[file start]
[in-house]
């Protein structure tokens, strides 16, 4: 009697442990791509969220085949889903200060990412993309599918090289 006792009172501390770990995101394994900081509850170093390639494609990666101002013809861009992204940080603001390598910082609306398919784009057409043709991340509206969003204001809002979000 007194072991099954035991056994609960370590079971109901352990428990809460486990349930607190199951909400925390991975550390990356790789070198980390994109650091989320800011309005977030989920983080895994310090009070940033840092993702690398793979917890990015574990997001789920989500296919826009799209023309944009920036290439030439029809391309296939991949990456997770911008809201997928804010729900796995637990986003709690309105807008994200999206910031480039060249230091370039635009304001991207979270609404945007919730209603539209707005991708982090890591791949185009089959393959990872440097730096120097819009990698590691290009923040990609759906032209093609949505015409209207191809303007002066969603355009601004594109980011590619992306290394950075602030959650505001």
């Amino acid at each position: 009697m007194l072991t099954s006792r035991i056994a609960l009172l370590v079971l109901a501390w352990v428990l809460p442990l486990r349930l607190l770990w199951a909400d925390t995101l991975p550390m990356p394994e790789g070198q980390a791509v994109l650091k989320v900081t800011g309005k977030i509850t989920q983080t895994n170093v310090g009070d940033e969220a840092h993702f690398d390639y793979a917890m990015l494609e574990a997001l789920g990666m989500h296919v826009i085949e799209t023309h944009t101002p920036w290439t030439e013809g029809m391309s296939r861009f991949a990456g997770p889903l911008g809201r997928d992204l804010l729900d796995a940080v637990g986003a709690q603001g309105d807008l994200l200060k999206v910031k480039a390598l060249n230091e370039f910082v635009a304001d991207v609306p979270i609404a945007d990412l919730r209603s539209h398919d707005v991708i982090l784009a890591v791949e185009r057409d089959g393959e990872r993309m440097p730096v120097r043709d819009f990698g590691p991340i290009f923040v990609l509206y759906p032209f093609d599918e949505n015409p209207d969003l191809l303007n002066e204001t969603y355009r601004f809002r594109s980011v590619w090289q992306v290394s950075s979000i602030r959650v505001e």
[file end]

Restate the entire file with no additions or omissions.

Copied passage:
[in-house]
């Protein structure tokens, strides 16, 4: 009697442990791509969220085949889903200060990412993309599918090289 006792009172501390770990995101394994900081509850170093390639494609990666101002013809861009992204940080603001390598910082609306398919784009057409043709991340509206969003204001809002979000 007194072991099954035991056994609960370590079971109901352990428990809460486990349930607190199951909400925390991975550390990356790789070198980390994109650091989320800011309005977030989920983080895994310090009070940033840092993702690398793979917890990015574990997001789920989500296919826009799209023309944009920036290439030439029809391309296939991949990456997770911008809201997928804010729900796995637990986003709690309105807008994200999206910031480039060249230091370039635009304001991207979270609404945007919730209603539209707005991708982090890591791949185009089959393959990872440097730096120097819009990698590691290009923040990609759906032209093609949505015409209207191809303007002066969603355009601004594109980011590619992306290394950075602030959650505001």
């Amino acid at each position: 009697m007194l072991t099954s006792r035991i056994a609960l009172l370590v079971l109901a501390w352990v428990l809460p442990l486990r349930l607190l770990w199951a909400d925390t995101l991975p550390m990356p394994e790789g070198q980390a791509v994109l650091k989320v900081t800011g309005k977030i509850t989920q983080t895994n170093v310090g009070d940033e969220a840092h993702f690398d390639y793979a917890m990015l494609e574990a997001l789920g990666m989500h296919v826009i085949e799209t023309h944009t101002p920036w290439t030439e013809g029809m391309s296939r861009f991949a990456g997770p889903l911008g809201r997928d992204l804010l729900d796995a940080v637990g986003a709690q603001g309105d807008l994200l200060k999206v910031k480039a390598l060249n230091e370039f910082v635009a304001d991207v609306p979270i609404a945007d990412l919730r209603s539209h398919d707005v991708i982090l784009a890591v791949e185009r057409d089959g393959e990872r993309m440097p730096v120097r043709d819009f990698g590691p991340i290009f923040v990609l509206y759906p032209f093609d599918e949505n015409p209207d969003l191809l303007n002066e204001t969603y355009r601004f809002r594109s980011v590619w090289q992306v290394s950075s979000i602030r959650v505001e």